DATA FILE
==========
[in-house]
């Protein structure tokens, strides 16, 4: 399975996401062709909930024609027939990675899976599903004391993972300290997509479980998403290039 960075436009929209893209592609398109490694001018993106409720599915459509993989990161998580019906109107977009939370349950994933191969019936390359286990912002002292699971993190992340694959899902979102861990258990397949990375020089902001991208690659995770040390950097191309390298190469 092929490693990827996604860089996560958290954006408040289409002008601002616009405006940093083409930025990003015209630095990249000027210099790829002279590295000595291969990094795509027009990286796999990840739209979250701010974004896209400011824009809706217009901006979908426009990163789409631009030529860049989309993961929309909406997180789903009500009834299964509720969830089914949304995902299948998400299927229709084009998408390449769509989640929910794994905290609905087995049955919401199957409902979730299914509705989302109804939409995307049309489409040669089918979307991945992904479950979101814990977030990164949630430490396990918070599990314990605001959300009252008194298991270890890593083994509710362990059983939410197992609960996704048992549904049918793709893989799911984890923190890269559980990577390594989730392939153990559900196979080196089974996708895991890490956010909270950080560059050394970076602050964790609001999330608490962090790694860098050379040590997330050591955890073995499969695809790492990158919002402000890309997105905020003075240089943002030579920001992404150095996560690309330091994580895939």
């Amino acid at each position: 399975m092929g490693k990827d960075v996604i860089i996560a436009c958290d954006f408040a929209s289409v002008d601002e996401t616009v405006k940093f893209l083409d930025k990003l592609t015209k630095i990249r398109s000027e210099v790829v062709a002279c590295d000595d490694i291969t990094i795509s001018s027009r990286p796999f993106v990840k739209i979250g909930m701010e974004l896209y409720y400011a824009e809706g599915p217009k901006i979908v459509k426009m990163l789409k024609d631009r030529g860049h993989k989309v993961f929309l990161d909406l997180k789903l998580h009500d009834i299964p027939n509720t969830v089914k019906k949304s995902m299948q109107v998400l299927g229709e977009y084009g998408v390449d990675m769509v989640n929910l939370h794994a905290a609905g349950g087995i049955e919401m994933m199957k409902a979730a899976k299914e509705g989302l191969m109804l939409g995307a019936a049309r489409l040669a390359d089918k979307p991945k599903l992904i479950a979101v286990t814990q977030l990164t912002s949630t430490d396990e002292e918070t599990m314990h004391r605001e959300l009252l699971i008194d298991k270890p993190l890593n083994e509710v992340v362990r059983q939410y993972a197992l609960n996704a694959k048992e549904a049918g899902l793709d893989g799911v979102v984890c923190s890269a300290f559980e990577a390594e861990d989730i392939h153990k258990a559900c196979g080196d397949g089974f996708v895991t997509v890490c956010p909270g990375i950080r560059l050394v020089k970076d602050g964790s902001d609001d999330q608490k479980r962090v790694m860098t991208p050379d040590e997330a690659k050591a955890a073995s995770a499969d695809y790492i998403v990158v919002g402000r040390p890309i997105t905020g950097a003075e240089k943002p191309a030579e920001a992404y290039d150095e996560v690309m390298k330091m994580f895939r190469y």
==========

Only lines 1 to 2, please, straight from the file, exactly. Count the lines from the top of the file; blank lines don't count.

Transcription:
[in-house]
């Protein structure tokens, strides 16, 4: 399975996401062709909930024609027939990675899976599903004391993972300290997509479980998403290039 960075436009929209893209592609398109490694001018993106409720599915459509993989990161998580019906109107977009939370349950994933191969019936390359286990912002002292699971993190992340694959899902979102861990258990397949990375020089902001991208690659995770040390950097191309390298190469 092929490693990827996604860089996560958290954006408040289409002008601002616009405006940093083409930025990003015209630095990249000027210099790829002279590295000595291969990094795509027009990286796999990840739209979250701010974004896209400011824009809706217009901006979908426009990163789409631009030529860049989309993961929309909406997180789903009500009834299964509720969830089914949304995902299948998400299927229709084009998408390449769509989640929910794994905290609905087995049955919401199957409902979730299914509705989302109804939409995307049309489409040669089918979307991945992904479950979101814990977030990164949630430490396990918070599990314990605001959300009252008194298991270890890593083994509710362990059983939410197992609960996704048992549904049918793709893989799911984890923190890269559980990577390594989730392939153990559900196979080196089974996708895991890490956010909270950080560059050394970076602050964790609001999330608490962090790694860098050379040590997330050591955890073995499969695809790492990158919002402000890309997105905020003075240089943002030579920001992404150095996560690309330091994580895939």